Solved

Unread a Line

Posted on 2002-06-19
14
240 Views
Last Modified: 2010-05-02
I have a sequential file open and using Line Input to read from it. Is there a way to "unread" a line in any way, so it can be Line Inputted again?

Thanks
0
Comment
Question by:afterburner
  • 5
  • 5
  • 4
14 Comments
 
LVL 22

Expert Comment

by:rspahitz
Comment Utility
The only way I know is to either close the file and re-open, then read that many characters, or use a binary open.  With a binary open, you can read any character string you want, but you have to parse it yourself to determine where the end of line is located.

BUT--Why not just store the line input string and use it whenever you need it?
0
 

Author Comment

by:afterburner
Comment Utility
Well its someone else's code and at the moment when it reads a file it uses a blank line in that file to signal the end of the reading for that particular section. I want it to use the flag line that starts the next section in the file being read to signal the end of the current section. Unfortunately, by the time this has been read in, the next routine which deals with the next section of the file has had its starting reference stolen by doing it this way, and there are several similar routines following along behind which read other sections of the file.
0
 
LVL 22

Accepted Solution

by:
rspahitz earned 50 total points
Comment Utility
Ouch...weak or overly patched design.

Again, the only way I know is to close the file, re-open it, and jump ahead to that part of the file.
0
 
LVL 8

Expert Comment

by:DennisBorg
Comment Utility
This is NOT the recommended way to process a file. To reread certain portions of the file can have a dramatic negative effect on efficiency.

However, you could always record the file position BEFORE reading the line, and if you need to reread that line, reposition the file pointer to the beginning of that line.

For example, assuming the following:

   Dim hFile   As Integer
   Dim FPos    As Long
   Dim strLine As String

   hFile = FreeFile()
   Open "somefile" For Input As #hFile
   FPos = Loc(hFile) 'Record the current file position
   'Read a line of text from the file
   Line Input #hFile, strLine
   Seek #hFile, FPos 'Set file pointer back to start of line
   'ReRead the same line again:
   Line Input #hFile, strLine
   Close #hFile


Again, to reread certain portions of the file is not the recommended course of action. But this is how you would go about doing so.

0
 

Author Comment

by:afterburner
Comment Utility
Hi DennisBorg
>Seek #hFile, FPos 'Set file pointer back to start of line

This would be the way I would do it too. But as I understand it, you cant access sequential files by byte positioning with Seek - you can only do that with Binary and Random access(?) But please correct me if I am wrong.
0
 
LVL 8

Expert Comment

by:DennisBorg
Comment Utility
  >as I understand it, you cant access sequential
   >files by byte positioning with Seek - you can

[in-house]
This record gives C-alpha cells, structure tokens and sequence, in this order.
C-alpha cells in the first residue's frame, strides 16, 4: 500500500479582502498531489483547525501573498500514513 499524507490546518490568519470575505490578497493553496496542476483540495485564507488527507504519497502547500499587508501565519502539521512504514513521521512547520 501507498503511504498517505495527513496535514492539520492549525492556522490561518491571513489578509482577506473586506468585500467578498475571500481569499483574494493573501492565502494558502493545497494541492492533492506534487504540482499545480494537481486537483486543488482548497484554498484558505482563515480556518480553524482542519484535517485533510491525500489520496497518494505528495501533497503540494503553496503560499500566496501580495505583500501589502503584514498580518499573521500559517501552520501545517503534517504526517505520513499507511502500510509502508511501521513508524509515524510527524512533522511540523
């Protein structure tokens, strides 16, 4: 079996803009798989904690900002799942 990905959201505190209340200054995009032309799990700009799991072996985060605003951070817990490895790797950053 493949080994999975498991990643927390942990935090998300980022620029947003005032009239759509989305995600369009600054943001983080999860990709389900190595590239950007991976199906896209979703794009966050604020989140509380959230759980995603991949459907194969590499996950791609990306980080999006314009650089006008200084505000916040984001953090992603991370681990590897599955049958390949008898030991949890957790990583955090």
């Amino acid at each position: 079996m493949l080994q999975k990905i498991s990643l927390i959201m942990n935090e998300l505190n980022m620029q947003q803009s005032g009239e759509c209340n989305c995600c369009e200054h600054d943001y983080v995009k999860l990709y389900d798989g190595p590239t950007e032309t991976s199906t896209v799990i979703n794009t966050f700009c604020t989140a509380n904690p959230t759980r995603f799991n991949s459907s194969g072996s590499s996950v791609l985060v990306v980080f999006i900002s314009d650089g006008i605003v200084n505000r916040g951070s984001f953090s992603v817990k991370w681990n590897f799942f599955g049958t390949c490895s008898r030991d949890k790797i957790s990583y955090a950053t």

>only do that with Binary and Random access(?)
   >But please correct me if I am wrong.

Before submitting my solution, I tried it out to make sure it would work with files opened in INPUT mode; and it worked just fine for me.
0
 
LVL 22

Expert Comment

by:rspahitz
Comment Utility
Yes.  I think there USED to be an issue/difference with files open for INPUT, BINARY or RANDOM ACCESS.  It seems that they all now support the same command set (although I haven't verified this.)
0
How to improve team productivity

Quip adds documents, spreadsheets, and tasklists to your Slack experience
- Elevate ideas to Quip docs
- Share Quip docs in Slack
- Get notified of changes to your docs
- Available on iOS/Android/Desktop/Web
- Online/Offline

 

Author Comment

by:afterburner
Comment Utility
> It seems that they all now support the same command set (although I haven't verified this.)


I forgot to mention that I am working back in VB 5, not 6 or later. Would I need to go to 6 to get that feature then?
0
 
LVL 22

Expert Comment

by:rspahitz
Comment Utility
I think it was the same in 5, but you should be able to try a simple experiment to find out.  Just use DennisBorg's example above on a test file.

0
 
LVL 8

Expert Comment

by:DennisBorg
Comment Utility
  >I think it was the same in 5, but
   >you should be able to try a simple
   >experiment to find out.  Just use
   >DennisBorg's example above on a test file.

I concur; to be certain, try it out on a test file. You could read the first 5 lines, and then try to read and reread the 6th line.

Be sure to let us know how it turns out.
0
 

Author Comment

by:afterburner
Comment Utility
The submitted solution does not work because fpos will return a byte position that is either random or based on the number of reads.

The only way to do this is to capture the length of the input lines and THEN do a Seek hFile, total_len_of_all_read_strLines.

Doing this, you have to add 2 for each read to allow for CR & LF.

OK, but this does not make use of Seek to read the position, only to set it. It cant be read usefully from a seq. file so you need to track string lengths. This isnt so clever because blank lines wtih CR LFs will cause a lot of pain.

0
 
LVL 22

Expert Comment

by:rspahitz
Comment Utility
I'd have to say that the request for unreading a line cannot be done.  Anything we offer will be a workaround, and likely a weak one because it tries to overcome a design flaw.